Read: Luke 24:1-7 NRSV
But on the first day of the week, at early dawn, they came to the tomb, taking the spices that they had prepared. They found the stone rolled away from the tomb, but when they went in, they did not find the body. While they were perplexed about this, suddenly two men in dazzling clothes stood beside them. The women were terrified and bowed their faces to the ground, but the men said to them, “Why do you look for the living among the dead? He is not here, but has risen. Remember how he told you, while he was still in Galilee, that the Son of Man must be handed over to sinners, and be crucified, and on the third day rise again.”
If you attended a protestant church or summer camp during the early 2000s, you most likely sang the song “Lord I Lift your Name on High.” It was a popular praise chorus at the time, and the melody has been stuck in my head ever since.
“You came from heaven to earth to show the way
From the earth to the cross, my debt to pay
From the cross to the grave, from the grave to the sky
Lord I lift your name on high.”
Did you notice anything strange about those lyrics? Heaven to earth, earth to cross, cross to grave, grave to…the sky? What happened to the resurrection!?
I’m not here to criticize Christian songwriters. It’s hard to capture the entire gospel account of Jesus’ life in four lines and have those lines rhyme, but the incarnation and the resurrection are the two acts that make Jesus distinct from any other person claiming to be the son of God. Plenty of people were martyred in Rome, but only one came back from the dead. If you believe in heaven, (in the sky or elsewhere), then Jesus going from the grave to the sky isn’t all that radical. However, Jesus didn’t go from the grave to the sky, he simply left the grave and, according to the gospels, spent a few weeks with his followers as a real and living man. A man with a body still bearing wounds from the crucifixion, a body that could pass through locked doors but still be hungry, a body that was not always recognized by his closest companions.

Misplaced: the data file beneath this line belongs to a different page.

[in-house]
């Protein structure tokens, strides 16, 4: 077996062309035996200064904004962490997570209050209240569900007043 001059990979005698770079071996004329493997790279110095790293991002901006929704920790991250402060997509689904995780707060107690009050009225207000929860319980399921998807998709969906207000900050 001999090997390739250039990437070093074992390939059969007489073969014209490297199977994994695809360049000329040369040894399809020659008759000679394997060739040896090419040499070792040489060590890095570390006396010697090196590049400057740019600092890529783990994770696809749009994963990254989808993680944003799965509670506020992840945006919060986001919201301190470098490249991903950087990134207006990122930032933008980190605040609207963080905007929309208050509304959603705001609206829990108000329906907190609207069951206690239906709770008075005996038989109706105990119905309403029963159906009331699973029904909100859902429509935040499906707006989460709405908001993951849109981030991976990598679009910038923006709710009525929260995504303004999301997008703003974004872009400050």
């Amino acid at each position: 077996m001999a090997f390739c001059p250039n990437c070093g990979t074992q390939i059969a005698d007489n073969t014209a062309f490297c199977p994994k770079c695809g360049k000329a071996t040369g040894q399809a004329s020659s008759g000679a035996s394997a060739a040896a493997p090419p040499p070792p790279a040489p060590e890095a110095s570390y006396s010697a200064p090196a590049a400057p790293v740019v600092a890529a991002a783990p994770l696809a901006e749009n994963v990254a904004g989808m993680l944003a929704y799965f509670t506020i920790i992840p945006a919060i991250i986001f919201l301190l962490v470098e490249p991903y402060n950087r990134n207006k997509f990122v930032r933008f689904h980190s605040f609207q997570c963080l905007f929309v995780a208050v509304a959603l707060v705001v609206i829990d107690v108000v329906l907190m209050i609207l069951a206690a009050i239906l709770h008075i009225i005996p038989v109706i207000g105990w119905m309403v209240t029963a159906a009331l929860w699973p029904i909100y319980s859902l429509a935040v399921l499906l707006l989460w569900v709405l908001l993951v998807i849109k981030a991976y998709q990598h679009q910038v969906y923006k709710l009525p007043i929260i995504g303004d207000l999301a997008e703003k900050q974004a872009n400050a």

This week, we will not be looking in the grave or even the sky. Instead we will be studying the gospel accounts of the resurrected man, Jesus. Good Friday turns our attention to the cross, Easter turns our attention to the empty tomb, but now we heed the voice of the angels: “Why do you look for the living among the dead?” Christos anesti! Alithos anesti!